Why Zogenix Inc. Shares Skyrocketed

Although we don't believe in timing the market or panicking over market movements, we do like to keep an eye on big changes -- just in case they're material to our investing thesis.

What: Shares of Zogenix (NASDAQ: ZGNX  ) , a biopharmaceutical company developing therapies to treat central nervous disorders and pain, vaulted higher by as much as 53% on today's announcement that the Food and Drug Administration had approved the drug Zohydro for the treatment of severe chronic pain management.

So what: The FDA said Zohydro ER has been cleared for use in patients who have chronic long-term pain management issues. The FDA's advisory panel actually voted 11-2 in December against recommending Zohydro ER for approval because of concerns about abuse of the medication. This is one of the somewhat rare instances in which the FDA didn't follow the advisory recommendation. Instead, Zogenix will be required to study the effects and potential of abuse for Zohydro ER in a post-approval setting.

Now what: Clearly, this is a gigantic win for Zogenix, which previously had only one FDA-approved product -- Sumavel DosePro for the treatment of migraines. Zogenix has been burning about $40 million-$50 million in cash annually for research and development and general administrative expenses, but Zohydro ER's approval could help cut that burn rate in half as early as next year. While I'm not willing to give Zogenix a clean bill of health just yet, because the launch of a drug is just as important these days as the approval itself, I would certainly say it's in far better shape today than it was last December.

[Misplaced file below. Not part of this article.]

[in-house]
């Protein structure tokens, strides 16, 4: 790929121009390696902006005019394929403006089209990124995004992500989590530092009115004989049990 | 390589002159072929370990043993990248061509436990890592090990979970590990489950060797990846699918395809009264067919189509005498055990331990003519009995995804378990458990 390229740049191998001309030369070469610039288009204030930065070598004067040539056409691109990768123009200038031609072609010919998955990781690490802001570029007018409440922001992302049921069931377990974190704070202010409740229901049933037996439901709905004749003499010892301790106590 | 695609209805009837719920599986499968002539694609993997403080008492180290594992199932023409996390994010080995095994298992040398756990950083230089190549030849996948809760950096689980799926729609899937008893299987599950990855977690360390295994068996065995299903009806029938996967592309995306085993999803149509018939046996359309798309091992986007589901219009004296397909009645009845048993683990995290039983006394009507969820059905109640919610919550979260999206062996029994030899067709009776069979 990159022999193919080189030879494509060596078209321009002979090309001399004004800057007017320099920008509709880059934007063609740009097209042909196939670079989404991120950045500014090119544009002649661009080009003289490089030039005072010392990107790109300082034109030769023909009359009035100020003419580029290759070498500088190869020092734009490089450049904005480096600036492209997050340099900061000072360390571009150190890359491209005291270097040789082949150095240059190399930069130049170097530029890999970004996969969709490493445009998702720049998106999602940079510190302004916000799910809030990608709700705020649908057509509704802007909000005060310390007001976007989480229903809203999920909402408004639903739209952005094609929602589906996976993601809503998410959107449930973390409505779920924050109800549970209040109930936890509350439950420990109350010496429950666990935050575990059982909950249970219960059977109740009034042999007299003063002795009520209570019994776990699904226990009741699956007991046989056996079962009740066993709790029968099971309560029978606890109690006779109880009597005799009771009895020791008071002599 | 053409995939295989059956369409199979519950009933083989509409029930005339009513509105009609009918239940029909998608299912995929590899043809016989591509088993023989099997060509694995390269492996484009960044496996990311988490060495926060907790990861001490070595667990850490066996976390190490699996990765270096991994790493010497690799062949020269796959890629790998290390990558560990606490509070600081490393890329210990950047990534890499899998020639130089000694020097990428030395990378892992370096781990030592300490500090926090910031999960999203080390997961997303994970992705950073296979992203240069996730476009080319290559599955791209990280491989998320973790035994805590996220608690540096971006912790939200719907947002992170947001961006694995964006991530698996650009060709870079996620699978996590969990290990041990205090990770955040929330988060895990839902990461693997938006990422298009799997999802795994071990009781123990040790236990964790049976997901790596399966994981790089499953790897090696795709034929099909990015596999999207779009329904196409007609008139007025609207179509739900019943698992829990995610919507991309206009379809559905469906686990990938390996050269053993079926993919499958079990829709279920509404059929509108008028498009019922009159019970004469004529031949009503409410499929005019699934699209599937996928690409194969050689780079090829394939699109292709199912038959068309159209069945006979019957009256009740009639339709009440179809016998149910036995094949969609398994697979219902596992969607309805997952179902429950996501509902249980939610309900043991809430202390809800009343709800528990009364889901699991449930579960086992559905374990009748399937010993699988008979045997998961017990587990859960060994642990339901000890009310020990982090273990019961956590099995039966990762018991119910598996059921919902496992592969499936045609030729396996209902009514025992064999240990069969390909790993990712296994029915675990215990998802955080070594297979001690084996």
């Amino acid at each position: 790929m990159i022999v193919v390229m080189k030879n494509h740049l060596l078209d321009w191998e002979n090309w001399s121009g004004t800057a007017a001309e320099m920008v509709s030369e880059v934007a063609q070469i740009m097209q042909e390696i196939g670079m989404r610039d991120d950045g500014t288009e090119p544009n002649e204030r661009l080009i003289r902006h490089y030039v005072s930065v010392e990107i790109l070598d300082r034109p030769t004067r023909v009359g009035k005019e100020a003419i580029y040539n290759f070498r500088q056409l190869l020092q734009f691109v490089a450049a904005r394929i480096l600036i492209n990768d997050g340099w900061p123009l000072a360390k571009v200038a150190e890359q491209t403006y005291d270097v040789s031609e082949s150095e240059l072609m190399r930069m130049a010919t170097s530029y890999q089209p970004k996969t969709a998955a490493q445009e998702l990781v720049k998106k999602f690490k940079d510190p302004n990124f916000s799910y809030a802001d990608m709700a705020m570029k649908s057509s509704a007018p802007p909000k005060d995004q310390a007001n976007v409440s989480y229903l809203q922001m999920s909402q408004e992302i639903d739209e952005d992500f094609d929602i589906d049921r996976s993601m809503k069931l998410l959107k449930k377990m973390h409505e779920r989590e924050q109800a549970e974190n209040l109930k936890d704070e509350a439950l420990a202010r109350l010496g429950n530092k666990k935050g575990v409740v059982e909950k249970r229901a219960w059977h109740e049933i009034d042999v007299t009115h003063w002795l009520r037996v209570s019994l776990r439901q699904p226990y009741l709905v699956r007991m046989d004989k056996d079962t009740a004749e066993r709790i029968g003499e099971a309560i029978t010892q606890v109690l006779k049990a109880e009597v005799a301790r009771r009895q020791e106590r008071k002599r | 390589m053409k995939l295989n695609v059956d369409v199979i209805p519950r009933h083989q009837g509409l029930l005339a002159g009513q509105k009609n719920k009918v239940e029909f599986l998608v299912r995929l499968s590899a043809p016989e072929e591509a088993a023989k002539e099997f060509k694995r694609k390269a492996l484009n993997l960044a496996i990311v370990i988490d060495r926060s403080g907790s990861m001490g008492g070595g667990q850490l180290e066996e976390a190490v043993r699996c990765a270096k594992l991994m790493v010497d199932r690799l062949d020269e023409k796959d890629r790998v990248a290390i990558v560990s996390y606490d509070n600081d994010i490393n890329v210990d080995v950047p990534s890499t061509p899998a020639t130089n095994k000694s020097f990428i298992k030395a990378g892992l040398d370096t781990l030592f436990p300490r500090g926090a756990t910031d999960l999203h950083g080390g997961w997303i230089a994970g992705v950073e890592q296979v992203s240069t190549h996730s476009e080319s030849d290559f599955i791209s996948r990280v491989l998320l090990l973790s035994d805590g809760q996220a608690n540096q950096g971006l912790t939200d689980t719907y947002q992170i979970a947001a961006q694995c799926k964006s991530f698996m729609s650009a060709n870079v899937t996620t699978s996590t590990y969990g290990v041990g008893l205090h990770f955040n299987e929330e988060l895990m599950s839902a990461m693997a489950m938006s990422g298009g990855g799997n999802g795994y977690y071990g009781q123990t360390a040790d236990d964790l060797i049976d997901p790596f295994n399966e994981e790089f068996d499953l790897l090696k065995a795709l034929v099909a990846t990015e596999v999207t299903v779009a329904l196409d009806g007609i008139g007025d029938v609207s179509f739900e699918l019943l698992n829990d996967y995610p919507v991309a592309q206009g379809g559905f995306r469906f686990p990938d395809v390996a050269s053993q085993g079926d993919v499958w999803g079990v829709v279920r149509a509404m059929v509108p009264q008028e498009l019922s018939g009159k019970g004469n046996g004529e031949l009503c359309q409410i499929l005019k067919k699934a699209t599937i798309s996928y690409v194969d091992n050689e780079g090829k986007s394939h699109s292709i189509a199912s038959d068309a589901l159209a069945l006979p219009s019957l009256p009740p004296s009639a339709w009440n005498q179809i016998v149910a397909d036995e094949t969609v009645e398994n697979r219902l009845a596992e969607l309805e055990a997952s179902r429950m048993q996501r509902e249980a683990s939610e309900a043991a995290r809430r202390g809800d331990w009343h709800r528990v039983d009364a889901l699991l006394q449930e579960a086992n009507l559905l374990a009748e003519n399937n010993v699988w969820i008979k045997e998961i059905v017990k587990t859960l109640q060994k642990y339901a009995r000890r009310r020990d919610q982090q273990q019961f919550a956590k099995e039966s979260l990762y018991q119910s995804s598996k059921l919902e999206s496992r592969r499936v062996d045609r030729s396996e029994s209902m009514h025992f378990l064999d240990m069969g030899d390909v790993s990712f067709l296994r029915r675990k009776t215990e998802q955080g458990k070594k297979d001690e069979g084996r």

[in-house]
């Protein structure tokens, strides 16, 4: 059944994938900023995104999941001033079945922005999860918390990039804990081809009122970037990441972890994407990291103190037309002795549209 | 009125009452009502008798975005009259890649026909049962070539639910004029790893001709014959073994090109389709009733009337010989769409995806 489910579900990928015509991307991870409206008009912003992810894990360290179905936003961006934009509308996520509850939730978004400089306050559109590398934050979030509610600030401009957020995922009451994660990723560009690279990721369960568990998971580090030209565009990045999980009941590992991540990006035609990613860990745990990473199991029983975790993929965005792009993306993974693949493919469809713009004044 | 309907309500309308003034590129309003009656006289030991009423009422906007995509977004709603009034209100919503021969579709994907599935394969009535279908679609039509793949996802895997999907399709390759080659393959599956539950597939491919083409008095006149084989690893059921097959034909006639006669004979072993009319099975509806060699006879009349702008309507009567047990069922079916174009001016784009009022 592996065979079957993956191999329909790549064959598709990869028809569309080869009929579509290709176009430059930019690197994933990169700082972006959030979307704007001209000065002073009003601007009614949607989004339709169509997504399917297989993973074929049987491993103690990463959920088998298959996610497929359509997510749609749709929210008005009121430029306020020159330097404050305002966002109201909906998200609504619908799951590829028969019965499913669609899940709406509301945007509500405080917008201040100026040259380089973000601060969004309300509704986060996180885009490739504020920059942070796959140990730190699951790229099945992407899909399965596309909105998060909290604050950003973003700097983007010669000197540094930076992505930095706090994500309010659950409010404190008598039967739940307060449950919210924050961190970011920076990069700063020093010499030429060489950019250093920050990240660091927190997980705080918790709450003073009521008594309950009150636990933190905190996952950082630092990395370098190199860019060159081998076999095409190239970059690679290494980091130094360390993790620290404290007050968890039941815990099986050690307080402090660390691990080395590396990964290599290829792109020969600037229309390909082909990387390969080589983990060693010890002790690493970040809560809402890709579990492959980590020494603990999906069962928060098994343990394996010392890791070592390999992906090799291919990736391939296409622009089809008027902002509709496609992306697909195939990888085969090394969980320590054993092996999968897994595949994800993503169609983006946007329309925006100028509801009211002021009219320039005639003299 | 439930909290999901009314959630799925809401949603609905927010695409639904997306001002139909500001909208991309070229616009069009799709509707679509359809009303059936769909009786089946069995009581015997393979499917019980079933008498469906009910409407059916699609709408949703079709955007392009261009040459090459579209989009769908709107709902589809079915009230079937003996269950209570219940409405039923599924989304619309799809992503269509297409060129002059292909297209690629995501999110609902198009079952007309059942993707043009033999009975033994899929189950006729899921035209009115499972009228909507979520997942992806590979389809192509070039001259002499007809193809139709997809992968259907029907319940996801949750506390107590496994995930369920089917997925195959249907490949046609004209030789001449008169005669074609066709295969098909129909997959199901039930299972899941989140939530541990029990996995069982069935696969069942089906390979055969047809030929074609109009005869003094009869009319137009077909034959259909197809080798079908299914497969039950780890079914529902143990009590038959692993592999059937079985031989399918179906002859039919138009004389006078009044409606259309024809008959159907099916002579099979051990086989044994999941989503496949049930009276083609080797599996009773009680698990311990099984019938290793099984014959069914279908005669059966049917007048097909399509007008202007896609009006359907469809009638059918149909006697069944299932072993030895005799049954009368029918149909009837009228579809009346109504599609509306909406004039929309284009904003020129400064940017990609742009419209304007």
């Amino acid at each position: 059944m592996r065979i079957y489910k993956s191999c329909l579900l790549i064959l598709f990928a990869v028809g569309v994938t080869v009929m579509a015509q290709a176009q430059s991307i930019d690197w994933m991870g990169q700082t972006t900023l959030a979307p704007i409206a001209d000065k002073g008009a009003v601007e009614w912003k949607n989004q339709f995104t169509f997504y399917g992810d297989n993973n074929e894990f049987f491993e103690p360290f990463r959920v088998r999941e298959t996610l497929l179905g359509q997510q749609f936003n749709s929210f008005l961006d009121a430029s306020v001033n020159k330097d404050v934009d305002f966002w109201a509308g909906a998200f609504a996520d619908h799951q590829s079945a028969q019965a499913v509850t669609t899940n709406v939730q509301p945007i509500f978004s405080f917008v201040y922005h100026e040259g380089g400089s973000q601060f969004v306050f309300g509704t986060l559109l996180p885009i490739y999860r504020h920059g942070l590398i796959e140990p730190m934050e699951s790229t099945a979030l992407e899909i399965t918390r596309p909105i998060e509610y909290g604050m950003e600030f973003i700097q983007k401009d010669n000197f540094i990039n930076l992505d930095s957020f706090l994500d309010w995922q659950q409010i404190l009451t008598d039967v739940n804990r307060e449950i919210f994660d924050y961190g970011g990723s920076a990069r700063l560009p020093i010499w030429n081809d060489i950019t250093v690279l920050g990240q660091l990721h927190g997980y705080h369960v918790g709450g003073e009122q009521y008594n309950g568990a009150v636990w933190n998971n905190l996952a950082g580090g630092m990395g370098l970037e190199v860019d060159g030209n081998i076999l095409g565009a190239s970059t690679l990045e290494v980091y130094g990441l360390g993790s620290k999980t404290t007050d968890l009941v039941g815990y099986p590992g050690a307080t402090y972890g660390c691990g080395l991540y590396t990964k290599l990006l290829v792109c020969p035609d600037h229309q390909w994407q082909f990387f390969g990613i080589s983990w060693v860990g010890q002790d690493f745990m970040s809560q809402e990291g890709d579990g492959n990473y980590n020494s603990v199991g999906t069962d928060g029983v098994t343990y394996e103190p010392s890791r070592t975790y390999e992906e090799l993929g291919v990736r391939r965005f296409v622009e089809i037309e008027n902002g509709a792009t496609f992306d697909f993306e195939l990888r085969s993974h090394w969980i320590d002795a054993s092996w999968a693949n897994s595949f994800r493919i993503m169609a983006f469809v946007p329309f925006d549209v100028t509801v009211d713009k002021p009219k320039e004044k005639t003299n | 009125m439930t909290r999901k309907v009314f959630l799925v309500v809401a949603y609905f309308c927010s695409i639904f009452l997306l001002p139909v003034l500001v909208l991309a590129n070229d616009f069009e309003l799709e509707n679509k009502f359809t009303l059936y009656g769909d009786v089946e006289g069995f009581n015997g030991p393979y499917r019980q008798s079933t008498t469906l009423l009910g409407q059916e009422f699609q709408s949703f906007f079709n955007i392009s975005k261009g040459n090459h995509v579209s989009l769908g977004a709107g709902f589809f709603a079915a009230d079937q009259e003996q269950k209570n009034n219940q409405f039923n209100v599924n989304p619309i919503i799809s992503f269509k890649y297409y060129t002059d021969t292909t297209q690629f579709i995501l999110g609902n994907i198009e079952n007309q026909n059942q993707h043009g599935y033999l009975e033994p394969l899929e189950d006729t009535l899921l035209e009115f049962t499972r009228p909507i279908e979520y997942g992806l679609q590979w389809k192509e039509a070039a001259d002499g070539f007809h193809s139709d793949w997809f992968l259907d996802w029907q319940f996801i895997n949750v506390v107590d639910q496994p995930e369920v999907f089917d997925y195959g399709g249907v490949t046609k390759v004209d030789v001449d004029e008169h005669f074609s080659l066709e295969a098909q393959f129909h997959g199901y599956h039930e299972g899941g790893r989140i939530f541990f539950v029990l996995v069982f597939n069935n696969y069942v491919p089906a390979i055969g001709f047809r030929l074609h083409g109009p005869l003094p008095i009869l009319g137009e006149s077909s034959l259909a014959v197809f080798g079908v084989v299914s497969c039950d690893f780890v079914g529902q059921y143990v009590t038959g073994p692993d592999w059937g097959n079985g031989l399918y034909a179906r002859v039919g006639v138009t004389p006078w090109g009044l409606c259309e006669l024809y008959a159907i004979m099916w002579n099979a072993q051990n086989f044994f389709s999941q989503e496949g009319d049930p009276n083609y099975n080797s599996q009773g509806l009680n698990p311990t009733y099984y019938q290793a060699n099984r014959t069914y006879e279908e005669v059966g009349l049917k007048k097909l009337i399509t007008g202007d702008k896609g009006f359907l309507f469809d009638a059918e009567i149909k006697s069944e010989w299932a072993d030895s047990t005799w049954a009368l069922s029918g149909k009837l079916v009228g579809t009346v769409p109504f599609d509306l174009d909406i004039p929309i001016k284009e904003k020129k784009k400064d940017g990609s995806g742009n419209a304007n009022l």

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  • Report this Comment On October 27, 2013, at 10:23 AM, QuietObserver1 wrote:

    Thankfully, the FDA gets credit for making an intelligent ruling. Personally I believe the decision was based upon science and understanding of the hazards of acetaminophen and liver damage, vs the potential for abuse. Those that still bang the drum and believe pain control should be limited to only lower risk medications are idealists. Stronger medications for adequate pain control are needed. Why? Because pain, whether the experts agree or not, is subjective to the individual. Pain control should be the goal, not abuse control.

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